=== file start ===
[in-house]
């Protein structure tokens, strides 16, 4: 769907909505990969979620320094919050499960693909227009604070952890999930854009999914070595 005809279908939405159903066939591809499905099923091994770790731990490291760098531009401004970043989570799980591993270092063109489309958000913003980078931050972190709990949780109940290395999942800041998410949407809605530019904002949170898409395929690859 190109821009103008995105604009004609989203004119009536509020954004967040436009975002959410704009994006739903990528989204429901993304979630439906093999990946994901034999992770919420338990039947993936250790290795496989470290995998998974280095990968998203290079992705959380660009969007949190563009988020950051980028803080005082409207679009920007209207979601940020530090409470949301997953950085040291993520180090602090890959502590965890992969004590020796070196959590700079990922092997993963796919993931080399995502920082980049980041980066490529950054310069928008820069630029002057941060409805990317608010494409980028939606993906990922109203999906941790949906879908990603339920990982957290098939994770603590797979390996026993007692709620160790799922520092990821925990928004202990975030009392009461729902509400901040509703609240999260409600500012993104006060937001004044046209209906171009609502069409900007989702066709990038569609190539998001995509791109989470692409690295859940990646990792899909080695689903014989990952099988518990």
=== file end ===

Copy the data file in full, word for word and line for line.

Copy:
[in-house]
């Protein structure tokens, strides 16, 4: 769907909505990969979620320094919050499960693909227009604070952890999930854009999914070595 005809279908939405159903066939591809499905099923091994770790731990490291760098531009401004970043989570799980591993270092063109489309958000913003980078931050972190709990949780109940290395999942800041998410949407809605530019904002949170898409395929690859 190109821009103008995105604009004609989203004119009536509020954004967040436009975002959410704009994006739903990528989204429901993304979630439906093999990946994901034999992770919420338990039947993936250790290795496989470290995998998974280095990968998203290079992705959380660009969007949190563009988020950051980028803080005082409207679009920007209207979601940020530090409470949301997953950085040291993520180090602090890959502590965890992969004590020796070196959590700079990922092997993963796919993931080399995502920082980049980041980066490529950054310069928008820069630029002057941060409805990317608010494409980028939606993906990922109203999906941790949906879908990603339920990982957290098939994770603590797979390996026993007692709620160790799922520092990821925990928004202990975030009392009461729902509400901040509703609240999260409600500012993104006060937001004044046209209906171009609502069409900007989702066709990038569609190539998001995509791109989470692409690295859940990646990792899909080695689903014989990952099988518990």